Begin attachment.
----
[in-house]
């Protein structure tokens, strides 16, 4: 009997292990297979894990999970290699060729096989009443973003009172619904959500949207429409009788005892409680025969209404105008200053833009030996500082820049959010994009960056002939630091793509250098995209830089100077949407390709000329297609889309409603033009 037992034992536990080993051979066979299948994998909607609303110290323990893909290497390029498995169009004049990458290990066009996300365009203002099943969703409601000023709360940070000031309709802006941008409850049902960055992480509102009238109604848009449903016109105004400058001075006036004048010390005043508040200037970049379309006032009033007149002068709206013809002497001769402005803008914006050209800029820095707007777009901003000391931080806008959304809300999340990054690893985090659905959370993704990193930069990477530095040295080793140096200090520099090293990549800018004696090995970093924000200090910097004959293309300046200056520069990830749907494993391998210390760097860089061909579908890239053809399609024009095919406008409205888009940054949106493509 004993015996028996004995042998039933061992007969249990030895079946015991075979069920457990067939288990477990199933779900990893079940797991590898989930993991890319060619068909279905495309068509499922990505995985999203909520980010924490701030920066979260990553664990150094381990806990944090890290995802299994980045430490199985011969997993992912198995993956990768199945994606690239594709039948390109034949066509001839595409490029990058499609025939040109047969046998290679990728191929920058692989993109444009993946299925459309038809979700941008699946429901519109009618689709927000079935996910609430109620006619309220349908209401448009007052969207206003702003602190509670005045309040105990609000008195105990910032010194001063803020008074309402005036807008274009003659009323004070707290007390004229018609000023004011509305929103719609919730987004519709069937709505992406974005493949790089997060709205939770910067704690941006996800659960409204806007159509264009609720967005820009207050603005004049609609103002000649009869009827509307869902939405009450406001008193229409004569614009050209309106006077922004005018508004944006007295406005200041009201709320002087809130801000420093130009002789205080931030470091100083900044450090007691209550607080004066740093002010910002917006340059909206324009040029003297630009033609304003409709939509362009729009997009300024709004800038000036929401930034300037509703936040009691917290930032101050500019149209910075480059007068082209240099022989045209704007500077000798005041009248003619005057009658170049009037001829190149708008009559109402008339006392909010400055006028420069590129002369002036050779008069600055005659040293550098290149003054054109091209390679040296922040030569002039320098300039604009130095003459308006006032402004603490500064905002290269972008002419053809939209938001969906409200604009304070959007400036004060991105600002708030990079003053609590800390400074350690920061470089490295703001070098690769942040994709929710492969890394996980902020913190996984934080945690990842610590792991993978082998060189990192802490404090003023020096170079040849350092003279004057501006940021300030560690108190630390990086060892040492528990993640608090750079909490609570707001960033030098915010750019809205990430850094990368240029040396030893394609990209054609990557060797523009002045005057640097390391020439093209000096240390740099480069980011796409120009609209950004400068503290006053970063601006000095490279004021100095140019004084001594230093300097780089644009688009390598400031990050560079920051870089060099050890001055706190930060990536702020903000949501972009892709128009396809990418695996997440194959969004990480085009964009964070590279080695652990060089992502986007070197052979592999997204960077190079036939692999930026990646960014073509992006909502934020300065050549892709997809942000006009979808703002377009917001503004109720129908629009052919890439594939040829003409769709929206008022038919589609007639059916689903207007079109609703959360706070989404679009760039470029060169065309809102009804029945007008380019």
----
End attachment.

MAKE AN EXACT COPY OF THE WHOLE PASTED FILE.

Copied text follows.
[in-house]
């Protein structure tokens, strides 16, 4: 009997292990297979894990999970290699060729096989009443973003009172619904959500949207429409009788005892409680025969209404105008200053833009030996500082820049959010994009960056002939630091793509250098995209830089100077949407390709000329297609889309409603033009 037992034992536990080993051979066979299948994998909607609303110290323990893909290497390029498995169009004049990458290990066009996300365009203002099943969703409601000023709360940070000031309709802006941008409850049902960055992480509102009238109604848009449903016109105004400058001075006036004048010390005043508040200037970049379309006032009033007149002068709206013809002497001769402005803008914006050209800029820095707007777009901003000391931080806008959304809300999340990054690893985090659905959370993704990193930069990477530095040295080793140096200090520099090293990549800018004696090995970093924000200090910097004959293309300046200056520069990830749907494993391998210390760097860089061909579908890239053809399609024009095919406008409205888009940054949106493509 004993015996028996004995042998039933061992007969249990030895079946015991075979069920457990067939288990477990199933779900990893079940797991590898989930993991890319060619068909279905495309068509499922990505995985999203909520980010924490701030920066979260990553664990150094381990806990944090890290995802299994980045430490199985011969997993992912198995993956990768199945994606690239594709039948390109034949066509001839595409490029990058499609025939040109047969046998290679990728191929920058692989993109444009993946299925459309038809979700941008699946429901519109009618689709927000079935996910609430109620006619309220349908209401448009007052969207206003702003602190509670005045309040105990609000008195105990910032010194001063803020008074309402005036807008274009003659009323004070707290007390004229018609000023004011509305929103719609919730987004519709069937709505992406974005493949790089997060709205939770910067704690941006996800659960409204806007159509264009609720967005820009207050603005004049609609103002000649009869009827509307869902939405009450406001008193229409004569614009050209309106006077922004005018508004944006007295406005200041009201709320002087809130801000420093130009002789205080931030470091100083900044450090007691209550607080004066740093002010910002917006340059909206324009040029003297630009033609304003409709939509362009729009997009300024709004800038000036929401930034300037509703936040009691917290930032101050500019149209910075480059007068082209240099022989045209704007500077000798005041009248003619005057009658170049009037001829190149708008009559109402008339006392909010400055006028420069590129002369002036050779008069600055005659040293550098290149003054054109091209390679040296922040030569002039320098300039604009130095003459308006006032402004603490500064905002290269972008002419053809939209938001969906409200604009304070959007400036004060991105600002708030990079003053609590800390400074350690920061470089490295703001070098690769942040994709929710492969890394996980902020913190996984934080945690990842610590792991993978082998060189990192802490404090003023020096170079040849350092003279004057501006940021300030560690108190630390990086060892040492528990993640608090750079909490609570707001960033030098915010750019809205990430850094990368240029040396030893394609990209054609990557060797523009002045005057640097390391020439093209000096240390740099480069980011796409120009609209950004400068503290006053970063601006000095490279004021100095140019004084001594230093300097780089644009688009390598400031990050560079920051870089060099050890001055706190930060990536702020903000949501972009892709128009396809990418695996997440194959969004990480085009964009964070590279080695652990060089992502986007070197052979592999997204960077190079036939692999930026990646960014073509992006909502934020300065050549892709997809942000006009979808703002377009917001503004109720129908629009052919890439594939040829003409769709929206008022038919589609007639059916689903207007079109609703959360706070989404679009760039470029060169065309809102009804029945007008380019």